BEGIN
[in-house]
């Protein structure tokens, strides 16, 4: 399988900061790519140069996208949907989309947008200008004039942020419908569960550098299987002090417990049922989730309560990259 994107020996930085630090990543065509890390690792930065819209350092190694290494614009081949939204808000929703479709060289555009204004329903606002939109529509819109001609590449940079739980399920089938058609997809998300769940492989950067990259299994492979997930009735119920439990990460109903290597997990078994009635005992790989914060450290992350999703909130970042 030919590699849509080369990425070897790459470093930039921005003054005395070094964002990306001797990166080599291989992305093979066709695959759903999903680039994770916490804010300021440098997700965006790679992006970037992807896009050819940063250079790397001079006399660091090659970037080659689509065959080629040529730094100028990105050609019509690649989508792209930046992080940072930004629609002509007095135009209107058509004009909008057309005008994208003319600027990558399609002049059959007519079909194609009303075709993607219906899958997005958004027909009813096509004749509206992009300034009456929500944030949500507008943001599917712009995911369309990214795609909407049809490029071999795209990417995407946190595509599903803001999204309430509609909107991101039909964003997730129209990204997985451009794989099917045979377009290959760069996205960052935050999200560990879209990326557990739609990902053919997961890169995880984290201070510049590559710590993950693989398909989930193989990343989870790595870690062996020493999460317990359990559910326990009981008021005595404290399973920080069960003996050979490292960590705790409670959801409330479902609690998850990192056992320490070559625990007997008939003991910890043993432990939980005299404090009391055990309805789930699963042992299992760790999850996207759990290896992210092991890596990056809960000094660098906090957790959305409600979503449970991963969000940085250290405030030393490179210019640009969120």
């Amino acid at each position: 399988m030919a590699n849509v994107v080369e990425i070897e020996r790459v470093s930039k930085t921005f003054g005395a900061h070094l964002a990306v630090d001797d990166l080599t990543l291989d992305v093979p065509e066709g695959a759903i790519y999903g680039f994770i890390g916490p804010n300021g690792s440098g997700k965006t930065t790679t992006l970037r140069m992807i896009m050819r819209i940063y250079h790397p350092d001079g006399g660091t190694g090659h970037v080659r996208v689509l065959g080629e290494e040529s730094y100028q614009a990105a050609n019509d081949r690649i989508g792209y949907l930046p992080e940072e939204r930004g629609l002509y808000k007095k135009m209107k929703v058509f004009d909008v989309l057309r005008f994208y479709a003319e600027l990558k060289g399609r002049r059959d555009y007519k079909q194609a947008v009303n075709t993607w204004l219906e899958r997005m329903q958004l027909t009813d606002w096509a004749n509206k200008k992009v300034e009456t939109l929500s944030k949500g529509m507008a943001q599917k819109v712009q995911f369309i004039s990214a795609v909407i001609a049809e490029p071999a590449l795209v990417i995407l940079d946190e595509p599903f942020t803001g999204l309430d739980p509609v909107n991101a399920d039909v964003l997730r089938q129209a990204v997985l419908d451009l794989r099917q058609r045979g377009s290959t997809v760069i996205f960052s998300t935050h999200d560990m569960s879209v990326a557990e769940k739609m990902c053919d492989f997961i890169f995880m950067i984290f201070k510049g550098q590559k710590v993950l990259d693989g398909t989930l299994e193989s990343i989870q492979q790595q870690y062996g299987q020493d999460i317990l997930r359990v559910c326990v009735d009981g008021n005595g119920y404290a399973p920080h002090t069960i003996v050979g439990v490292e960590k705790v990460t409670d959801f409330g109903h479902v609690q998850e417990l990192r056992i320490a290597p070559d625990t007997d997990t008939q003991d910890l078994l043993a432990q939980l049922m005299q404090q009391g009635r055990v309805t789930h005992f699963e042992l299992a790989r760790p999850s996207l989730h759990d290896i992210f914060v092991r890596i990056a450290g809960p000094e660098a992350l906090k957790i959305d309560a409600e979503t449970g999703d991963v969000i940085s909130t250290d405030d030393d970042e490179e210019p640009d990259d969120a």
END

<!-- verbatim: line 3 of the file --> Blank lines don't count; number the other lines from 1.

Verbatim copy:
């Amino acid at each position: 399988m030919a590699n849509v994107v080369e990425i070897e020996r790459v470093s930039k930085t921005f003054g005395a900061h070094l964002a990306v630090d001797d990166l080599t990543l291989d992305v093979p065509e066709g695959a759903i790519y999903g680039f994770i890390g916490p804010n300021g690792s440098g997700k965006t930065t790679t992006l970037r140069m992807i896009m050819r819209i940063y250079h790397p350092d001079g006399g660091t190694g090659h970037v080659r996208v689509l065959g080629e290494e040529s730094y100028q614009a990105a050609n019509d081949r690649i989508g792209y949907l930046p992080e940072e939204r930004g629609l002509y808000k007095k135009m209107k929703v058509f004009d909008v989309l057309r005008f994208y479709a003319e600027l990558k060289g399609r002049r059959d555009y007519k079909q194609a947008v009303n075709t993607w204004l219906e899958r997005m329903q958004l027909t009813d606002w096509a004749n509206k200008k992009v300034e009456t939109l929500s944030k949500g529509m507008a943001q599917k819109v712009q995911f369309i004039s990214a795609v909407i001609a049809e490029p071999a590449l795209v990417i995407l940079d946190e595509p599903f942020t803001g999204l309430d739980p509609v909107n991101a399920d039909v964003l997730r089938q129209a990204v997985l419908d451009l794989r099917q058609r045979g377009s290959t997809v760069i996205f960052s998300t935050h999200d560990m569960s879209v990326a557990e769940k739609m990902c053919d492989f997961i890169f995880m950067i984290f201070k510049g550098q590559k710590v993950l990259d693989g398909t989930l299994e193989s990343i989870q492979q790595q870690y062996g299987q020493d999460i317990l997930r359990v559910c326990v009735d009981g008021n005595g119920y404290a399973p920080h002090t069960i003996v050979g439990v490292e960590k705790v990460t409670d959801f409330g109903h479902v609690q998850e417990l990192r056992i320490a290597p070559d625990t007997d997990t008939q003991d910890l078994l043993a432990q939980l049922m005299q404090q009391g009635r055990v309805t789930h005992f699963e042992l299992a790989r760790p999850s996207l989730h759990d290896i992210f914060v092991r890596i990056a450290g809960p000094e660098a992350l906090k957790i959305d309560a409600e979503t449970g999703d991963v969000i940085s909130t250290d405030d030393d970042e490179e210019p640009d990259d969120a």